United States District Court, N.D. Ohio, Eastern Division
MEMORANDUM OPINION AND ORDER
HONORABLE SARA LIOI UNITED STATES DISTRICT JUDGE
the Court is the motion of defendants Elite Security
Consultants LLC (“ESC”) and Timothy Boyle
“defendants”) to set aside the clerk's entry of
default and for leave to file their answer. (Doc. No. 25
[“Mot.”].) Plaintiffs filed a brief in opposition
(Doc. No. 27 [“Opp'n”]) and defendants filed
a reply (Doc. No. 28 [“Reply”]). For the reasons
set forth herein, defendants' motion is granted.
17, 2019, plaintiff Heidi Roby and nine others
(“plaintiffs”) commenced this action under the
Fair Labor Standards Act, 29 U.S.C. § 201, et
seq. (“FLSA”), seeking to recover, inter
alia, back overtime pay. (Doc. No. 1.) On October 22,
2019, the Court issued an order for plaintiffs to show cause
by October 30, 2019 why the case should not be dismissed for
want of prosecution. (See Doc. No. 13.)
October 23, 2019, without first seeking an entry of default
by the Clerk as required by Fed.R.Civ.P. 55(a), plaintiffs
filed a motion for default judgment under Rule
55(b). (Doc. No. 14.) The next day, plaintiffs
belatedly applied to the clerk for entry of default against
defendants ESC and Boyle, attesting by affidavit that they
had each been served on September 11, 2019. (See
Doc. No. 15.) The clerk noted the default of these two
defendants on November 4, 2019. (See Doc. No. 19.)
The docket contains a notation that the entry of default was
mailed to ESC and to Boyle on that same day.
November 15, 2019, an attorney appeared for ESC and Boyle.
The instant motion to set aside the default was filed on
November 19, 2019. Having been fully briefed, it is ripe for
Civ. P. 55(c) provides that “[t]he court may set aside
an entry of default for good cause, and it may set aside a
default judgment under Rule 60(b).” The rule
distinguishes between an entry of default and a
judgment of default.
aside an entry of default, there must only be
“good cause.” Three equitable factors are
considered in determining whether good cause has been shown:
“(1) whether culpable conduct of the defendant led to
the default, (2) whether the defendant has a meritorious
defense, and (3) whether the plaintiff will be
prejudiced.” Burrell v. Henderson, 434 F.3d
826, 831-32 (6th Cir. 2006) (quoting Waifersong, Ltd. v.
Classic Music Vending, 976 F.2d 290, 292 (6th Cir. 1992)
(further citation omitted)). Balancing the three equitable
factors is required and, in “consider[ing] the first
factor, defendant's culpability, [the court does so] in
the general context of determining whether a petitioner is
deserving of equitable relief.” Waifersong,
976 F.2d at 292. “When a defendant seeks relief from a
default that has been entered by the clerk upon a
plaintiff's request, the district court enjoys
considerable latitude under the ‘good cause shown'
here seek equitable relief under Rule 55 from the entry of
default against each of them, as well as leave under
Fed.R.Civ.P. 6 to file untimely responses to plaintiffs'
complaint. (Mot. at 107-09.) Although Boyle now acknowledges
that service was signed for on September 11, 2019 by a former
employee, he attests in a sworn affidavit that the employee,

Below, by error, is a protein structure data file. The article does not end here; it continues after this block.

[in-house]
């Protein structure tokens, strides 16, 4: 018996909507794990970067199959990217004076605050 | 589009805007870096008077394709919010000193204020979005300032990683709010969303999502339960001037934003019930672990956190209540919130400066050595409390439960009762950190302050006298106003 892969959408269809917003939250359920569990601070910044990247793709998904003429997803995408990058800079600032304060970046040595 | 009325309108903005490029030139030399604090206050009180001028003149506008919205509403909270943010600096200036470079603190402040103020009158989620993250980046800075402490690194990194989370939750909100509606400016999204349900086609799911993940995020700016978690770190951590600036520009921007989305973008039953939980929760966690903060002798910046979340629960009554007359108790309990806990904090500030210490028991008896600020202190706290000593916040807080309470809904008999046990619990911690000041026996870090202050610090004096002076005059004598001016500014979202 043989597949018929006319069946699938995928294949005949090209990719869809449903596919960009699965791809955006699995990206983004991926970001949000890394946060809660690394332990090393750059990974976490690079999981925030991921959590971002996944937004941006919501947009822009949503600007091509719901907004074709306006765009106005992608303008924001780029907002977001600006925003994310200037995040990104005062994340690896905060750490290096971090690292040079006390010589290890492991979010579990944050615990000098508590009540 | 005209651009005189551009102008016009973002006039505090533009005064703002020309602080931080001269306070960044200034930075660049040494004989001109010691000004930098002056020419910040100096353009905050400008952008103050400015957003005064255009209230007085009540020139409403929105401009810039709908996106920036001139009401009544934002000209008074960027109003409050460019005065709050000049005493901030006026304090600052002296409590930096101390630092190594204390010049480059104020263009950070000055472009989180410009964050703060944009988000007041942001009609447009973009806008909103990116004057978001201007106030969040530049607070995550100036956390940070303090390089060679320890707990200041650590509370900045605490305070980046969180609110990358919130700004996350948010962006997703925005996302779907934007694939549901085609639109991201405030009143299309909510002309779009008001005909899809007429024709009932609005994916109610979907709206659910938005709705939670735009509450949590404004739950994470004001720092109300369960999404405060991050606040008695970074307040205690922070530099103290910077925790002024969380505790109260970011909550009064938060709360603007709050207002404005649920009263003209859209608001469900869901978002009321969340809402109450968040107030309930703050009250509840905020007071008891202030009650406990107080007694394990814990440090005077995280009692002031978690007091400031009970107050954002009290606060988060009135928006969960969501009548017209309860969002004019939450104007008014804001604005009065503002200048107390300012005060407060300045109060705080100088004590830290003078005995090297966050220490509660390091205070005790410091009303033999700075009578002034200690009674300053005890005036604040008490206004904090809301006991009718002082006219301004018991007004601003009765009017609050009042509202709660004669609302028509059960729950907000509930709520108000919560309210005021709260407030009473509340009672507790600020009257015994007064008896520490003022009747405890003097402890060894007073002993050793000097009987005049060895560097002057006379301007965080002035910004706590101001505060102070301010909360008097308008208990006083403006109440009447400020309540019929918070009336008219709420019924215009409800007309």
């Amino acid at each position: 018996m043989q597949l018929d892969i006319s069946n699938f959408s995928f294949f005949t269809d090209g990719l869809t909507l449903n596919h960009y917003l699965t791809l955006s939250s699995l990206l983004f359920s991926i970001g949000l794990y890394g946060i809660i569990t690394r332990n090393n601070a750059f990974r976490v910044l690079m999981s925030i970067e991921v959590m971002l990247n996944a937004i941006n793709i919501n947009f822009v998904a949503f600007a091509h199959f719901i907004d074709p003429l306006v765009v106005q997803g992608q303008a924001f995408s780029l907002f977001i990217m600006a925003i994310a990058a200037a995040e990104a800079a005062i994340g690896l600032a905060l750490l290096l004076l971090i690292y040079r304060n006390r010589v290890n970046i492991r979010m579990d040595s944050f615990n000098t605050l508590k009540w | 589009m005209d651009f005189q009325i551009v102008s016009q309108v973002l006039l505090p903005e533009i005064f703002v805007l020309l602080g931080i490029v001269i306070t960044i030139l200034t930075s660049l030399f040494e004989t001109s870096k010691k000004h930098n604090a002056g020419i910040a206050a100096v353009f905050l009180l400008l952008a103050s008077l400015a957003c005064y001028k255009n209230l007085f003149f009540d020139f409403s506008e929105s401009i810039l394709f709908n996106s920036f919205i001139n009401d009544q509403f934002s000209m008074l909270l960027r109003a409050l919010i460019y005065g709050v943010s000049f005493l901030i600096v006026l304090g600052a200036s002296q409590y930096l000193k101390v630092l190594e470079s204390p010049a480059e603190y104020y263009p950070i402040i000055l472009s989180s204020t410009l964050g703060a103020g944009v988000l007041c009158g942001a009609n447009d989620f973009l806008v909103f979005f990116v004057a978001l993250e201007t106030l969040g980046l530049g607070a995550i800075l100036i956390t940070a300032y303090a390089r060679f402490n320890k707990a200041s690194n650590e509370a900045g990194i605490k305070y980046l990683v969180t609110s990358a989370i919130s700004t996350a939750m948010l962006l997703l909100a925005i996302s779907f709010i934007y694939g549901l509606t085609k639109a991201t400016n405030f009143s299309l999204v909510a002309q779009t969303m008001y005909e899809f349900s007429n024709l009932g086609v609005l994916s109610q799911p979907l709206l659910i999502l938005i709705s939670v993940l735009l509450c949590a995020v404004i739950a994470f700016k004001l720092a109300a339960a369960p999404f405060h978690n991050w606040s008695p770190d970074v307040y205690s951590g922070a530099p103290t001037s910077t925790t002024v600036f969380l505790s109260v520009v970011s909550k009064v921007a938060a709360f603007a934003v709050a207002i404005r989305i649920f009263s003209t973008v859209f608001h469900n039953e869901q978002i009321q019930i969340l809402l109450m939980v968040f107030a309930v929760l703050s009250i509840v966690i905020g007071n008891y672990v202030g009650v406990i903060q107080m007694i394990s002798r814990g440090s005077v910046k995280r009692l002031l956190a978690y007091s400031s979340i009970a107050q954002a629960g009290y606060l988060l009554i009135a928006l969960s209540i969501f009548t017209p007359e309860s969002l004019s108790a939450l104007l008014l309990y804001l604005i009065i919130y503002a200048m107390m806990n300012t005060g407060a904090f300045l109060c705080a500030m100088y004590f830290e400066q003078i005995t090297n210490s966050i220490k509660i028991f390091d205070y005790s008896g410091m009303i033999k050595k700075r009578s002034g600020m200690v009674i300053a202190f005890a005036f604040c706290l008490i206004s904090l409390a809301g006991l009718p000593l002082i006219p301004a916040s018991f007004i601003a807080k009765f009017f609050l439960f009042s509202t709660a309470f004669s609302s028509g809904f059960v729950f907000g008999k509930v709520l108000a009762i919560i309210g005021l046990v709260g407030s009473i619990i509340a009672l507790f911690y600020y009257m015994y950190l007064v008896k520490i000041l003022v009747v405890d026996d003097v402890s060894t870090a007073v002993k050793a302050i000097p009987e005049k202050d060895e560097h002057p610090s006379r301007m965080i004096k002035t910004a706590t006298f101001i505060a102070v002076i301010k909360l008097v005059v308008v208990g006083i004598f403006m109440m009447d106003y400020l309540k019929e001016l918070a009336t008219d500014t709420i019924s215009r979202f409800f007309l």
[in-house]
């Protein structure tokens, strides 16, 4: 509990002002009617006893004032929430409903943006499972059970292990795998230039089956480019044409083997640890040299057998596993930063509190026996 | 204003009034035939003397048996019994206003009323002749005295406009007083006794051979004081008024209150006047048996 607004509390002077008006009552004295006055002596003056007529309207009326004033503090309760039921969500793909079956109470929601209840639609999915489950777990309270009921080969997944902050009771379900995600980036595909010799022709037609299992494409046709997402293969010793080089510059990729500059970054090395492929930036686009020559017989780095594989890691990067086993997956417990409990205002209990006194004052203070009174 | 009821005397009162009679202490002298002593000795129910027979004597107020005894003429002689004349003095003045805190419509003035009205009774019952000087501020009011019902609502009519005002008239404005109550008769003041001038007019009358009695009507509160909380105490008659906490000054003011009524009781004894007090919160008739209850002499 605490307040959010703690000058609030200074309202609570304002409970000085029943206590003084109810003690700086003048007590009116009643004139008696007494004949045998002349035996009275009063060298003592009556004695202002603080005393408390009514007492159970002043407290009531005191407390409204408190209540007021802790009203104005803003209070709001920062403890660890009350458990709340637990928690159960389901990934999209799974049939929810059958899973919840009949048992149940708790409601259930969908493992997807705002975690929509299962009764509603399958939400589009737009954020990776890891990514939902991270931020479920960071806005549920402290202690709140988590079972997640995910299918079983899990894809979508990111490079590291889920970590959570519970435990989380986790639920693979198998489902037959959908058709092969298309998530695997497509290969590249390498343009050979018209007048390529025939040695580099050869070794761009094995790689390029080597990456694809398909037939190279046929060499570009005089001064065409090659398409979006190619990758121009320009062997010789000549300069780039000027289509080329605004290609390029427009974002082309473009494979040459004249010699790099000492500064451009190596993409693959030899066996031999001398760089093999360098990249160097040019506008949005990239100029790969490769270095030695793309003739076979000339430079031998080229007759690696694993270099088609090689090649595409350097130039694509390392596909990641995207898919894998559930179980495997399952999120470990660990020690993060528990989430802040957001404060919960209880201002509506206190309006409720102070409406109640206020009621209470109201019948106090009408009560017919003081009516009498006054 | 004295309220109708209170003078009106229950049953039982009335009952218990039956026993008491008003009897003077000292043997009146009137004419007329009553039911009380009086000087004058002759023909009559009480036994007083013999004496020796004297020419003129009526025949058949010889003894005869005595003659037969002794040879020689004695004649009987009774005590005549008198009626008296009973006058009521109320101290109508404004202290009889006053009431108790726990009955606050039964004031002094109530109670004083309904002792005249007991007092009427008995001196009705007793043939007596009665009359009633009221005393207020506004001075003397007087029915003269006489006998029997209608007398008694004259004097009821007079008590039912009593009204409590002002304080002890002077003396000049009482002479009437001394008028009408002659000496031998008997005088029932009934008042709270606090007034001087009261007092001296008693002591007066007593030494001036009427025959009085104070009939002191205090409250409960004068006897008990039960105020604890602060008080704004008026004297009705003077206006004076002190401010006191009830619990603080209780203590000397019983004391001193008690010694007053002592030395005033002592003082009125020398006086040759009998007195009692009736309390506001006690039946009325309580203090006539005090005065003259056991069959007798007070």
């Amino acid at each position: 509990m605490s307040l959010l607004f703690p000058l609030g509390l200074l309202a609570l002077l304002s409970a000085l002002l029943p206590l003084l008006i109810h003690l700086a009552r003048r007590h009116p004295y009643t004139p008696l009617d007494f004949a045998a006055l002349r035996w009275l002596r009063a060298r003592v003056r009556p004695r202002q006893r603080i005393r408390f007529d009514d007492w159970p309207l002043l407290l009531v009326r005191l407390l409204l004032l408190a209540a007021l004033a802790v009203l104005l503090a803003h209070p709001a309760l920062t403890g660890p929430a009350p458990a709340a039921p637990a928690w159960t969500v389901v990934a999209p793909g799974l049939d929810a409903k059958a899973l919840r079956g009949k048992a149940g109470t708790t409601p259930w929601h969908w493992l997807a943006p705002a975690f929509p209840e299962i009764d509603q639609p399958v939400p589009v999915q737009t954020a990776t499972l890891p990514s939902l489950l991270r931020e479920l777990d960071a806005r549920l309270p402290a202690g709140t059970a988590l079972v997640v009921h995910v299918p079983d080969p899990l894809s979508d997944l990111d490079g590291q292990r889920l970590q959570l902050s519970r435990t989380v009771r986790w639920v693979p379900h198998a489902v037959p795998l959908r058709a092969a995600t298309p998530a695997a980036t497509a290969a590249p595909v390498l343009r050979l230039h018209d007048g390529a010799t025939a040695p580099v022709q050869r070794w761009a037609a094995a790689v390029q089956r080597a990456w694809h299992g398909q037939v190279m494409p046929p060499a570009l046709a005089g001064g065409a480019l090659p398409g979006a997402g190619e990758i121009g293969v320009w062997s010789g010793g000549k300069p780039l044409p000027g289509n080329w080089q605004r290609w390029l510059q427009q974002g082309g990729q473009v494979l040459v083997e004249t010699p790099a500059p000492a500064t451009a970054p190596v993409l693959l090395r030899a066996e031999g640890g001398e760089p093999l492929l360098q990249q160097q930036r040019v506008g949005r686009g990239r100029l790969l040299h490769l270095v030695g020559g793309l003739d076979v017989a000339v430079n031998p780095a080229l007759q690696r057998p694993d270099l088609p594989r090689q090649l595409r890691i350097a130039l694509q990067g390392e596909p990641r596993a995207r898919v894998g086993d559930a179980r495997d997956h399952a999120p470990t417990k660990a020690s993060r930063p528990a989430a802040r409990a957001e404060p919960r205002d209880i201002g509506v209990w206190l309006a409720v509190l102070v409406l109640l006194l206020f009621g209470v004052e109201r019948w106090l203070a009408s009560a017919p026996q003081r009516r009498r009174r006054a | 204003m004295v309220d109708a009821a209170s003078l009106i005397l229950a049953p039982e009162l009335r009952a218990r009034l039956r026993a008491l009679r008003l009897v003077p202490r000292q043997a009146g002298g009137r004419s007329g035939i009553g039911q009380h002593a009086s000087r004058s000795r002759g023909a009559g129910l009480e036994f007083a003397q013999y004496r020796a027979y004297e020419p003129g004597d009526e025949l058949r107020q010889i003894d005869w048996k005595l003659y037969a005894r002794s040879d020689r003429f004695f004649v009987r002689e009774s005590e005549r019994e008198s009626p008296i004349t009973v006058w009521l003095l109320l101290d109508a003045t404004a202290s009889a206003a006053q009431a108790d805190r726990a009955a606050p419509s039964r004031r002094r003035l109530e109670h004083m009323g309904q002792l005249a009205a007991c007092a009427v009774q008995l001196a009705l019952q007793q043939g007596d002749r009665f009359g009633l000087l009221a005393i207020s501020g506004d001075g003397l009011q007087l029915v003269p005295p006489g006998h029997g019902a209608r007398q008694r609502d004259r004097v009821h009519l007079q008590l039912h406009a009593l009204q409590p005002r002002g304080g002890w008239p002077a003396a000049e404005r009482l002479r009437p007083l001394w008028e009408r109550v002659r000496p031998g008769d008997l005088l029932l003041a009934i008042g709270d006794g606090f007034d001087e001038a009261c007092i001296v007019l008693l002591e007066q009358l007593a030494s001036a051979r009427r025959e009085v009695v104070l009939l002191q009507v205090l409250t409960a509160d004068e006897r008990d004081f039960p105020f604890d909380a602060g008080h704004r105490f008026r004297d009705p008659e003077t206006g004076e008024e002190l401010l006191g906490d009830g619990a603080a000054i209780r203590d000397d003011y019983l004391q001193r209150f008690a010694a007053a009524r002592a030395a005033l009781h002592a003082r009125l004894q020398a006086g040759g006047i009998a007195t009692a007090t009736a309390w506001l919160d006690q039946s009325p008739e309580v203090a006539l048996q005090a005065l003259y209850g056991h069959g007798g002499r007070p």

who left the company on September 20, 2019, never provided
him with copies of the summonses and complaint or told him
about the lawsuit. (Doc. No. 25-2, Affidavit of Timothy Boyle
[“Boyle Aff.”], ¶¶ 4- 5.) Boyle claims he
only learned of the lawsuit when he received the entry of
default by regular mail, at which time he diligently sought
the services of an attorney. Plaintiffs do not refute this
with any sworn testimony or evidence in
opposition; therefore, the Court takes Boyle's
attestation as true for purposes of this motion.
be treated as culpable, the conduct of a defendant must
display either an intent to thwart judicial proceedings or a
reckless disregard for the effect of its conduct on those
proceedings.” Shepard Claims Serv., Inc. v. Wm.
Darrah & Assocs., 796 F.2d 190, 194 (6th Cir. 1986).
Plaintiffs do not allege that this standard was met or that
Boyle himself was somehow responsible for the signing
employee's failure to report service of the lawsuit to
him. Therefore, this Court finds no culpable conduct on the
part of ESC and/or Boyle.
second element to be considered is prejudice to the
plaintiffs if the default is set aside. “[D]elay alone
is not a sufficient basis for establishing prejudice.”
INVST Fin. Grp., Inc. v. Chem-Nuclear Sys., Inc.,
815 F.2d 391, 398 (6th Cir. 1987) (citations omitted).
“To establish prejudice, the plaintiff must show that
the delay will result in the loss of evidence, increased
difficulties in discovery, or greater opportunities for fraud
and collusion.” Berthelsen v. Kane, 907 F.2d
617, 621 (6th Cir. 1990) (citing INVST Fin. Grp.,
815 F.2d at 398). Plaintiffs do not argue that they will be
prejudiced in any way, and the Court perceives no prejudice.
This case was filed barely five (5) months ago and no
defendant has yet filed a responsive pleading.
the Court considers the third element-meritorious defense.
“In determining whether a defaulted defendant has a
meritorious defense, likelihood of success is not the
measure. Rather, if any defense relied upon states a defense
good at law, then a meritorious defense has been
advanced.” United Coin Meter Co. v. Seaboard
Coastline RR, 705 F.2d 839, 845 (6th Cir. 1983)
(internal citations and quotation marks omitted). Here, the
proposed answer lists several affirmative defenses, including
certain statutory bars and exemptions, which meet this
standard of a “meritorious defense.”